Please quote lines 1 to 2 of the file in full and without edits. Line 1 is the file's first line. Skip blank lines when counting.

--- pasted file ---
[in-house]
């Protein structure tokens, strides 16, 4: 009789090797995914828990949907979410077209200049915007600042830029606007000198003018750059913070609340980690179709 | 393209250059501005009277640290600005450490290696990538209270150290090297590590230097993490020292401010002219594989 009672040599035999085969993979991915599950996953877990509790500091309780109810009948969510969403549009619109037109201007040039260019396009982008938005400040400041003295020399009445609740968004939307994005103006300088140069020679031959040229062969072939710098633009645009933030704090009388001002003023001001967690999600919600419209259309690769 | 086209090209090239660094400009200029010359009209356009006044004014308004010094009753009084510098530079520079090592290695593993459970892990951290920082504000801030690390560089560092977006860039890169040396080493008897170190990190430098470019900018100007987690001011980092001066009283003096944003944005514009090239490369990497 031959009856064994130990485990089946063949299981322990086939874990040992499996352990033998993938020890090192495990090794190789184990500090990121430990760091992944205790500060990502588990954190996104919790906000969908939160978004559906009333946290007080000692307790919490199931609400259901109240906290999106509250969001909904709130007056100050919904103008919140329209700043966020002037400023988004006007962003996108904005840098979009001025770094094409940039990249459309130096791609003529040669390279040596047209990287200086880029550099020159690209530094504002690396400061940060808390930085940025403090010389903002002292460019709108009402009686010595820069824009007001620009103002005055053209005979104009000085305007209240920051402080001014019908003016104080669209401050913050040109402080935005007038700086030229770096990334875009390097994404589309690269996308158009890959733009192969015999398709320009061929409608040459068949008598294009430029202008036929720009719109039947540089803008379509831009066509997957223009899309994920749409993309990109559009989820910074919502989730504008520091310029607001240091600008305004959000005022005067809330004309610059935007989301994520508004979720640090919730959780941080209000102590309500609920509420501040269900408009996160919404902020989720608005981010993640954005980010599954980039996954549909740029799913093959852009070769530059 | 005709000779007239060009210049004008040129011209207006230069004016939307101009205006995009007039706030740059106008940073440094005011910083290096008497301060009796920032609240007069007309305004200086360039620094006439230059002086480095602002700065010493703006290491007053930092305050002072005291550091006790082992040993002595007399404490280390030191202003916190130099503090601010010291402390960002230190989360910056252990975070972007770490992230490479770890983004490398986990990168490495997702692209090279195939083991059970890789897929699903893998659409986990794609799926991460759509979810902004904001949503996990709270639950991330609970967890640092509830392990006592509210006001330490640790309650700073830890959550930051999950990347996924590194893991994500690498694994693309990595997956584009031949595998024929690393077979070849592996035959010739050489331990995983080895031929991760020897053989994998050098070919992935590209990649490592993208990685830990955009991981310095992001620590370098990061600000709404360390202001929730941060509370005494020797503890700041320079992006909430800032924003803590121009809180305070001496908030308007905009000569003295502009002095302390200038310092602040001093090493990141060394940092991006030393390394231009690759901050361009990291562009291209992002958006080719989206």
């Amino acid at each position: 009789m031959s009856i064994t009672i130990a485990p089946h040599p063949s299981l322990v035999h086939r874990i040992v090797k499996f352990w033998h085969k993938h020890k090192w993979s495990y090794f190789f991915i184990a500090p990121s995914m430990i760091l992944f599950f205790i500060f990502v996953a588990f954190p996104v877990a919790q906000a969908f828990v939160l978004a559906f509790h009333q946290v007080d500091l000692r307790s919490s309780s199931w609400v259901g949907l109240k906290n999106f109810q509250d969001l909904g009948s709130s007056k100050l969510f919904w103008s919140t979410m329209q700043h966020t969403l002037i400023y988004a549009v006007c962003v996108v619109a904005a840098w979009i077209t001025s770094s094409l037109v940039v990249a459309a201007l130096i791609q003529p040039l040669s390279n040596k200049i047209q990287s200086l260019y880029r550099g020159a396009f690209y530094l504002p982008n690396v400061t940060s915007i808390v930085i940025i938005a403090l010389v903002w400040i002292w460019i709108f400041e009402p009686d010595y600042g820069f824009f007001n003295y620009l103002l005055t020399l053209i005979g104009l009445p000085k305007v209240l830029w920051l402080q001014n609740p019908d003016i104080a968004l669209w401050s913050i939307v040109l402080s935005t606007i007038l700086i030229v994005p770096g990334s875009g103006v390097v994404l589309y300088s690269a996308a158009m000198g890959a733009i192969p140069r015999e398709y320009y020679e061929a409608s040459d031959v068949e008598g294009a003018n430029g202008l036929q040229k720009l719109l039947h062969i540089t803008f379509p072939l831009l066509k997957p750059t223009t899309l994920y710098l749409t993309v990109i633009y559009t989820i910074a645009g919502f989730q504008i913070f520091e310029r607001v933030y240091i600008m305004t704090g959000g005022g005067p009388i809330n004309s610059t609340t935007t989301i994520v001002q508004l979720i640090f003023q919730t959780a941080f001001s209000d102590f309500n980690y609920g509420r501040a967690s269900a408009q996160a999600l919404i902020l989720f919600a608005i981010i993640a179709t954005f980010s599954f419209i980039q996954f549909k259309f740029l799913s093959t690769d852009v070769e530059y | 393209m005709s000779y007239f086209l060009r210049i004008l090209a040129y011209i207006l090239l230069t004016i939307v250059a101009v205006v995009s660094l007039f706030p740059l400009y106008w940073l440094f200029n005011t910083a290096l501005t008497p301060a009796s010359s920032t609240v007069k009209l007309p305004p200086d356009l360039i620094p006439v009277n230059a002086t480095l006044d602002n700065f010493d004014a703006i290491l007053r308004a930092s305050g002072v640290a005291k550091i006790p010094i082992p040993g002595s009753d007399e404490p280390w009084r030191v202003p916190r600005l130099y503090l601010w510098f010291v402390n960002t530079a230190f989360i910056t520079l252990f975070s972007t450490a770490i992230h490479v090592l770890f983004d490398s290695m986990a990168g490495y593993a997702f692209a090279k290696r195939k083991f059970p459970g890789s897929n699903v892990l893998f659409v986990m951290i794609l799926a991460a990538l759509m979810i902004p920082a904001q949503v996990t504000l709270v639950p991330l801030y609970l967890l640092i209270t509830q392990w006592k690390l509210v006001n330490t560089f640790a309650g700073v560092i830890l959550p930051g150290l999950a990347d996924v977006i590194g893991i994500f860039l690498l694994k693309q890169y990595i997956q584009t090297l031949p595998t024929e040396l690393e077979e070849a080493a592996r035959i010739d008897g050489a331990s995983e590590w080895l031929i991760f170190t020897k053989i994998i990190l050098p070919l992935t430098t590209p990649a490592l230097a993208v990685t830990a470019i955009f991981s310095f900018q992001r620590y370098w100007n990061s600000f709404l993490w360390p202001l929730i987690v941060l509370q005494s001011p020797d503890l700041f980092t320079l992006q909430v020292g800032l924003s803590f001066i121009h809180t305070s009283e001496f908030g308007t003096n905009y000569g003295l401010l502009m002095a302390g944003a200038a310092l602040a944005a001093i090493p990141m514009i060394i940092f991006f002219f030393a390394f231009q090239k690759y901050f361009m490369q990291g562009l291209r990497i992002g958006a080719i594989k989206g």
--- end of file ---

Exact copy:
[in-house]
């Protein structure tokens, strides 16, 4: 009789090797995914828990949907979410077209200049915007600042830029606007000198003018750059913070609340980690179709 | 393209250059501005009277640290600005450490290696990538209270150290090297590590230097993490020292401010002219594989 009672040599035999085969993979991915599950996953877990509790500091309780109810009948969510969403549009619109037109201007040039260019396009982008938005400040400041003295020399009445609740968004939307994005103006300088140069020679031959040229062969072939710098633009645009933030704090009388001002003023001001967690999600919600419209259309690769 | 086209090209090239660094400009200029010359009209356009006044004014308004010094009753009084510098530079520079090592290695593993459970892990951290920082504000801030690390560089560092977006860039890169040396080493008897170190990190430098470019900018100007987690001011980092001066009283003096944003944005514009090239490369990497 031959009856064994130990485990089946063949299981322990086939874990040992499996352990033998993938020890090192495990090794190789184990500090990121430990760091992944205790500060990502588990954190996104919790906000969908939160978004559906009333946290007080000692307790919490199931609400259901109240906290999106509250969001909904709130007056100050919904103008919140329209700043966020002037400023988004006007962003996108904005840098979009001025770094094409940039990249459309130096791609003529040669390279040596047209990287200086880029550099020159690209530094504002690396400061940060808390930085940025403090010389903002002292460019709108009402009686010595820069824009007001620009103002005055053209005979104009000085305007209240920051402080001014019908003016104080669209401050913050040109402080935005007038700086030229770096990334875009390097994404589309690269996308158009890959733009192969015999398709320009061929409608040459068949008598294009430029202008036929720009719109039947540089803008379509831009066509997957223009899309994920749409993309990109559009989820910074919502989730504008520091310029607001240091600008305004959000005022005067809330004309610059935007989301994520508004979720640090919730959780941080209000102590309500609920509420501040269900408009996160919404902020989720608005981010993640954005980010599954980039996954549909740029799913093959852009070769530059 | 005709000779007239060009210049004008040129011209207006230069004016939307101009205006995009007039706030740059106008940073440094005011910083290096008497301060009796920032609240007069007309305004200086360039620094006439230059002086480095602002700065010493703006290491007053930092305050002072005291550091006790082992040993002595007399404490280390030191202003916190130099503090601010010291402390960002230190989360910056252990975070972007770490992230490479770890983004490398986990990168490495997702692209090279195939083991059970890789897929699903893998659409986990794609799926991460759509979810902004904001949503996990709270639950991330609970967890640092509830392990006592509210006001330490640790309650700073830890959550930051999950990347996924590194893991994500690498694994693309990595997956584009031949595998024929690393077979070849592996035959010739050489331990995983080895031929991760020897053989994998050098070919992935590209990649490592993208990685830990955009991981310095992001620590370098990061600000709404360390202001929730941060509370005494020797503890700041320079992006909430800032924003803590121009809180305070001496908030308007905009000569003295502009002095302390200038310092602040001093090493990141060394940092991006030393390394231009690759901050361009990291562009291209992002958006080719989206």